Another need will be pardon.
“Mercy through blood I make my plea;
O God, be merciful to me!”
I wonder how many here this afternoon have felt their need of pardon? have felt so guilty that they have had to get aside in secret before God and pray for God to pardon their sins for Christ’s sake? O, if there is a poor, filthy, guilty sinner here, laden with the guilt and filth of sin, there is no pardon except in that precious blood that was once shed upon Calvary’s tree; and if that flows into your heart today it will cleanse. O, it will wash away every stain. However deep the stain, the blood of Jesus Christ can cleanse from all sin, doubt it not. So that will be a need, that you may receive some intimation from God that your sins are put away for Christ’s sake. And blessed be God, it is only for the Spirit of God to whisper peace in the troubled conscience, and that can blot out the most heinous sins that ever were committed. So if that is your need today–I could wish it was the need of many people. I was thinking of an old gentleman that I visited at Crowborough, perhaps forty-five years ago, who said to me, “Mr. Sawyer, I could take you to the place where I received the pardon of my sins; but do you know,” he said, “I am often tried whether I saw enough of Christ in it.” I said to him, “Well, Mr. Wickens, that has been just my own exercise. I know the spot and place where the Lord visited me with His pardoning love and mercy, but sometimes I have wondered whether I saw enough of Christ in it.” Well, poor soul, if you are one of these poor and needy people, you may be brought into such an exercise, and it will not do you any hurt, because it may be that the Spirit of God will seal home upon your heart a special interest in the Lamb’s redeeming blood, and you will get a fresh sight, a fresh sealing testimony that your sins are pardoned for His Name’s sake.
Then again, you will need help out of the sanctuary in your troubles. You will not be able always to support yourself in the hour of trial. There will be times when you will feel to be weak, and when the Lord will weaken your strength in the way; and you will need the Spirit of God to be your helper, to bring to your remembrance, and to strengthen you, and to enable you to lay hold upon the arm of Omnipotency.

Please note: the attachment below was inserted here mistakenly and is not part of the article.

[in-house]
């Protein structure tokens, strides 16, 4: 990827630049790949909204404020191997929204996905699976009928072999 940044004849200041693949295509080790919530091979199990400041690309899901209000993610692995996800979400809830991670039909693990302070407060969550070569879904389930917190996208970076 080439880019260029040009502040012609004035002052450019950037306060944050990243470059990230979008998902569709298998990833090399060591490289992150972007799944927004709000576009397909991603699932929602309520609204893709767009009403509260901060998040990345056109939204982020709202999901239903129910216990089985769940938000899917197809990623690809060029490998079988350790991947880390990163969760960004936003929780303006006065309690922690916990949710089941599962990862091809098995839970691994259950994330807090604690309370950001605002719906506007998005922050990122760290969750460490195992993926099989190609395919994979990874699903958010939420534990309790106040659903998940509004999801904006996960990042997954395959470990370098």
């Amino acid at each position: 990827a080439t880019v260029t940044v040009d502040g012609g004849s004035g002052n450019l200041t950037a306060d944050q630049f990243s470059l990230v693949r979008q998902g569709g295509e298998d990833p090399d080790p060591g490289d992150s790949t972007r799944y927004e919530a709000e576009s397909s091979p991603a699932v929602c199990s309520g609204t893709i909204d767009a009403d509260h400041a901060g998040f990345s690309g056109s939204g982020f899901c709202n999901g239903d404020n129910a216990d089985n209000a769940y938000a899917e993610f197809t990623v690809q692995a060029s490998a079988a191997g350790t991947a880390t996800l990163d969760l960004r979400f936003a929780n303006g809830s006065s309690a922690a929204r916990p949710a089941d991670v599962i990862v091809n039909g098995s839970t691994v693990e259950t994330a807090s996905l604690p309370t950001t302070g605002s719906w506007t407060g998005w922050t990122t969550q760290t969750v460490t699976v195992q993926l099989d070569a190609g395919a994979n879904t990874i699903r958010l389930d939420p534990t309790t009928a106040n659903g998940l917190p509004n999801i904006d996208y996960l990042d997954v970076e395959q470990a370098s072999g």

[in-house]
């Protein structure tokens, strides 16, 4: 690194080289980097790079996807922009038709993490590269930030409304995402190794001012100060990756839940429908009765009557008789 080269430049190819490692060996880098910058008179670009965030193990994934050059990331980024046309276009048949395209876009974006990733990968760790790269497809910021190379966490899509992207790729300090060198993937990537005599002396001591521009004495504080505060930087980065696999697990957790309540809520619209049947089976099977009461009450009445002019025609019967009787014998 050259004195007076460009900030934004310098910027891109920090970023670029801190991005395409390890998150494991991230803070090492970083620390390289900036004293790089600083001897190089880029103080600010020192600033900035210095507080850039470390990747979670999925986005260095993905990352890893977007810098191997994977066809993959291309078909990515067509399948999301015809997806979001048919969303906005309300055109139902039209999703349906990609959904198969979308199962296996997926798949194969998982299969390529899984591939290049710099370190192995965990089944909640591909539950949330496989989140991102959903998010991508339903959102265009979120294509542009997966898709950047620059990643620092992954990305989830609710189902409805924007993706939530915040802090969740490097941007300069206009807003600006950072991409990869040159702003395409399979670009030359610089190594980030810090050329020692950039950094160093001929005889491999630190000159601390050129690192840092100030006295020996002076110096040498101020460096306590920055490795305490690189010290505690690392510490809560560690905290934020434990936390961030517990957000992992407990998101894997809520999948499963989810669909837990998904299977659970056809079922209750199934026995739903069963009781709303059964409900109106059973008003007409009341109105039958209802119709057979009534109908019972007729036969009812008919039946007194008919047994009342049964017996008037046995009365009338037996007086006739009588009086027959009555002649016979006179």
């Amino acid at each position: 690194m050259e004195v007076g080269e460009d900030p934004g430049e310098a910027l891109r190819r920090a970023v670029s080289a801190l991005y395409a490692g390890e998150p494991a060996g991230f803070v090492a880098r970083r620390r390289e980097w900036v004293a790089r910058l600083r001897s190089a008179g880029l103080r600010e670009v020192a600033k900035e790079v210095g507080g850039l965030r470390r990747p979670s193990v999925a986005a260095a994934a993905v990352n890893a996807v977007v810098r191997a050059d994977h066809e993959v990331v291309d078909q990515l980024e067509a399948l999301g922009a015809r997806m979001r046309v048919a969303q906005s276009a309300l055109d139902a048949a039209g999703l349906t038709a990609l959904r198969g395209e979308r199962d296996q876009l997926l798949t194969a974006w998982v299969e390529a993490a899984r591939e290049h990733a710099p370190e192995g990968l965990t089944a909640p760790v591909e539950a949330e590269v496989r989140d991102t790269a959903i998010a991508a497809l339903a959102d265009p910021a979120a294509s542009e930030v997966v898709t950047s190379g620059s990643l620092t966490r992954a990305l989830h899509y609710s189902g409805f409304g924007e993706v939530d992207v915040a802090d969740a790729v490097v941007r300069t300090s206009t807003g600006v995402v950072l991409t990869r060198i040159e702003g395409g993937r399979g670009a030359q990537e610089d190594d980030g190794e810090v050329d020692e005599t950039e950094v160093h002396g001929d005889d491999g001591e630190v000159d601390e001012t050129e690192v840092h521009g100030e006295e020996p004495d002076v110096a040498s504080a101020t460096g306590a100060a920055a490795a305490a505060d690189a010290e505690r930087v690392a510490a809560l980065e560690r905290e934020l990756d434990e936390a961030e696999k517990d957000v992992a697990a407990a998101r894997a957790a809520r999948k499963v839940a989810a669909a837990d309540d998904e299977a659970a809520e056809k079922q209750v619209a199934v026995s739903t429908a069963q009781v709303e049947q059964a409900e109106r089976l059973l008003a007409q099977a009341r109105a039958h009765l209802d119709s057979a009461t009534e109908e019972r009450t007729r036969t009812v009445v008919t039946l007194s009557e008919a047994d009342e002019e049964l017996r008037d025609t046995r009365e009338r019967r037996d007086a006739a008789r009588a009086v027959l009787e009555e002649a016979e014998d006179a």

“But I am poor and needy; yet the Lord thinketh upon me.” How does the Lord think upon His people? It is not just thinking upon them without helping them in their times of trouble and difficulty. It is true, the Lord thought upon them in eternity, when He chose them in Christ, and He thinks upon them in time; and you may depend upon it, if you are in trouble He will think upon you; He will be like the refiner that sits by the furnace, and presently sees the molten mass and beholds his own image therein, and he can see pretty well that the furnace has done its work. So the Lord thinks upon His poor people. When they are in the furnace of affliction He does not let them be reduced to destruction. I suppose that if silver were not properly handled there would be the possibility of spoiling the whole, and so it is with the Lord’s people in the furnace of affliction; He does not let the furnace become too heated to their destruction, He watches over them; and presently He will bring forth a vessel fit for the Master’s use.
The Lord thinks upon His people. He thought upon poor Jacob in his exile. He may have thought, “I shall never come out of this;” but he did. So with Moses; forty years was a long time to be in Midian, but the time came when Moses was leading his sheep in the backside of the desert, and he saw that burning bush that was not consumed; and he heard the voice of God out of the bush. It was “the good will of Him that dwelt in the bush;” and He let Moses know that His thoughts had been toward His chosen people, and that His thoughts were toward him. O, the Lord will make you know that He has thoughts of love and of peace, to give you an expected end, that His thoughts are not to destroy; they are not thoughts of anger, but they are thoughts of love and of mercy and of pity; and presently He will give you an expected end.
“The Lord thinketh upon me.” He thought upon you before ever you had a being in Adam; and now He sees you in your struggles..
Between the powers of grace and sin,
And kindly listens while they tell
The bitter pangs they feel within.”
O, the Lord knoweth the way that you take, and when He hath tried you, you shall come forth as gold. But there is the trial of it, and the Lord thinks upon you in this trial; and He has promised to be your help and your deliverer. Has not the Lord helped us during this year that is nearly past? We have come pretty well to the end of a twelve-month, and we have seen many trials, perhaps many sorrows and temptations, many things that have tended to try our faith. Some of us have had affliction, sore affliction, so that we have been brought to a sense of our utter dependence upon God. Well, that has not been a bad experience for us, because in that we have proved where our help came from.